And then you can do something else.

There's nothing wrong with shooting the same as everyone else, but it does not make much sense to take a photo that is available from 100 photographers on picture pages. Instead, see what has been done and try to do something else. You can work from a different angle, use a different composition, or record something completely different. Force yourself to be more creative.

Start too late (or stop too early)

  Sunrise over a harbor wall.
Harry Guinness

Great photography happens at unfriendly times. The best times for travel photography are the hours around sunrise and sunset. The night brings interesting changes in a place that many people do not catch because they are in bed or in a bar.

If you want to take better travel pictures, get up early and take pictures before sunrise. Re-plan your dinner plans so you can take pictures for one to two hours at sunset. Go back out after dinner and see what it's like at midnight. The great lighting at sunrise and sunset will dramatically improve your work.

Driving too fast

  Sunrise over a harbor with a boat returning home.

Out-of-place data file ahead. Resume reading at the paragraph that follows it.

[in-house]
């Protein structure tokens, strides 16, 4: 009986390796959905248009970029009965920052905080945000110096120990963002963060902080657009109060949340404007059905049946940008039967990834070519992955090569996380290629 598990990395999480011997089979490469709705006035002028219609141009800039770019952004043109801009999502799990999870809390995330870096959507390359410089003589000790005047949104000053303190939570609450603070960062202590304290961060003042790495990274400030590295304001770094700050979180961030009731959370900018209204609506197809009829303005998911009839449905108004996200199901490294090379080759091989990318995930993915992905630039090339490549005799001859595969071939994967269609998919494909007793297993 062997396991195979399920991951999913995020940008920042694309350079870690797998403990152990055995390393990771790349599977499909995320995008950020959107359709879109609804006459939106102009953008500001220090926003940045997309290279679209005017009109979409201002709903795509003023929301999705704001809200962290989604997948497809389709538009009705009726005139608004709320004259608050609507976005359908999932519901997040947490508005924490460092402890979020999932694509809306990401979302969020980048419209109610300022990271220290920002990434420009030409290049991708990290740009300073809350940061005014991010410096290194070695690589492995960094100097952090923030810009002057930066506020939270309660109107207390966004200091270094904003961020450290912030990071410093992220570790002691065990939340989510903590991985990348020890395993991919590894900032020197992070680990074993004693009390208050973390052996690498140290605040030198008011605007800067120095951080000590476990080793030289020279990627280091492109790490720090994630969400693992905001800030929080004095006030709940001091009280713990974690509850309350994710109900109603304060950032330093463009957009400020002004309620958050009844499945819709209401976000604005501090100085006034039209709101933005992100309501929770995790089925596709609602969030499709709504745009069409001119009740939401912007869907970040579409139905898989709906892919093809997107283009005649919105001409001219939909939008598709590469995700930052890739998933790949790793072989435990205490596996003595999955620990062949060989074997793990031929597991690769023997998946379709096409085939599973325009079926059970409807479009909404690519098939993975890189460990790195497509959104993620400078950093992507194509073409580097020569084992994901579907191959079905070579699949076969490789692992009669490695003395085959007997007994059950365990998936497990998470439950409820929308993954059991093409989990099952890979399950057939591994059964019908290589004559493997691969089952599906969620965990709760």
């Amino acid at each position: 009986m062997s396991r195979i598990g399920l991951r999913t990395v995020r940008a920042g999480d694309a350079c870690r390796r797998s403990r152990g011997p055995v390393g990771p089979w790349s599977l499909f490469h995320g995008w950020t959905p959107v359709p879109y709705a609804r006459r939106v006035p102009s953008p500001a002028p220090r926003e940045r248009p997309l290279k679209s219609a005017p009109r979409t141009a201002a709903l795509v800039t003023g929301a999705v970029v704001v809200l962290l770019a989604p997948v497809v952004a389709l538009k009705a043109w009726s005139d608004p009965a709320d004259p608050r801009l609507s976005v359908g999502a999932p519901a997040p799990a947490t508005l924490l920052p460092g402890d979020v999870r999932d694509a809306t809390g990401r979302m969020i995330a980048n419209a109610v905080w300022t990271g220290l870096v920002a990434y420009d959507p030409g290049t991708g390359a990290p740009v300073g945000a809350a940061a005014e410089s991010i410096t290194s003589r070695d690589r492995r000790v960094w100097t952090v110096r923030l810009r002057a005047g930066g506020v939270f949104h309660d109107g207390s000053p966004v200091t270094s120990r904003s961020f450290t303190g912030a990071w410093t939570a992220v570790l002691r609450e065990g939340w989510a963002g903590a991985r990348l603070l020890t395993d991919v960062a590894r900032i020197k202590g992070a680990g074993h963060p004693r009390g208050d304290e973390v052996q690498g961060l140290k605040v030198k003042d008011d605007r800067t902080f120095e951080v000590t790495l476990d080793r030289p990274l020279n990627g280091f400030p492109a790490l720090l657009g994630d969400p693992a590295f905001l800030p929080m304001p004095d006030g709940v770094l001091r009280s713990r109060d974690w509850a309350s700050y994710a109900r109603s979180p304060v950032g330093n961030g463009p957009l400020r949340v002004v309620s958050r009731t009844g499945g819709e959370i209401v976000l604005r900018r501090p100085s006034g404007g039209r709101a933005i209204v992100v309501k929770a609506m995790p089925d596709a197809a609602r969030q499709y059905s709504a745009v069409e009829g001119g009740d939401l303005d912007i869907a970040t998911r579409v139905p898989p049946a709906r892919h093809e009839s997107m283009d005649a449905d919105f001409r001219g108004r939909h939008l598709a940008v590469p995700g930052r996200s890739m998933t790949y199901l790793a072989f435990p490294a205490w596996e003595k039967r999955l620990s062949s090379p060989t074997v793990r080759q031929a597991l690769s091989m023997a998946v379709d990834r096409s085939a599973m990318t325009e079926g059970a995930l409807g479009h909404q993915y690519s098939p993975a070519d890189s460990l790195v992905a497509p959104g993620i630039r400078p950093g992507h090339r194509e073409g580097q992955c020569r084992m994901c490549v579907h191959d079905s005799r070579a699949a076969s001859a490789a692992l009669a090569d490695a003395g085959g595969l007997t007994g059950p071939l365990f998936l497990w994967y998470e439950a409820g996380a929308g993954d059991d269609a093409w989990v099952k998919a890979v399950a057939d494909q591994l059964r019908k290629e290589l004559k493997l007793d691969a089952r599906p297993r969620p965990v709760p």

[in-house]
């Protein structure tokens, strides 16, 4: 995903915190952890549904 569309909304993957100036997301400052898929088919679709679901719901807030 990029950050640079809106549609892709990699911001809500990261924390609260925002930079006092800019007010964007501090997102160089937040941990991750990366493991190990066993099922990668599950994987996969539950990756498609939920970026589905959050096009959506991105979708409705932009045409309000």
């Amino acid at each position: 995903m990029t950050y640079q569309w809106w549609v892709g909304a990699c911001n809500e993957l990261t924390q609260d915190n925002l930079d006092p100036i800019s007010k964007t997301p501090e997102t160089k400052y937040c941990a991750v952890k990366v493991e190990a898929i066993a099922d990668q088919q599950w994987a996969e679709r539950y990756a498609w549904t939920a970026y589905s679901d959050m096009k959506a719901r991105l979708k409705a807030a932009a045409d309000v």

I waited for the boat to enter the frame. The shot without was a bit boring. Harry Guinness

Travel photography is an exercise in patience. Often it's about finding a good scene or background and then waiting for something to happen. Maybe an interesting local is going through the frame, or the light is changing, or something else unexpected will happen. The best travel photographers tend to stake out one point and work on it in many different ways.

Do not just take a single photo and think you're done with a particular scene. Be patient. Be slow. Take a picture and wait; See if you notice anything or how things will change in the next few minutes. The slower you move, the better your photography will be.

If you can, avoid taking pictures while hanging out with non-photographers. You will never slow down enough because you are worried about boring your friends or family. When you're on vacation, spend a whole evening having some time to take pictures instead of taking a few minutes here and there.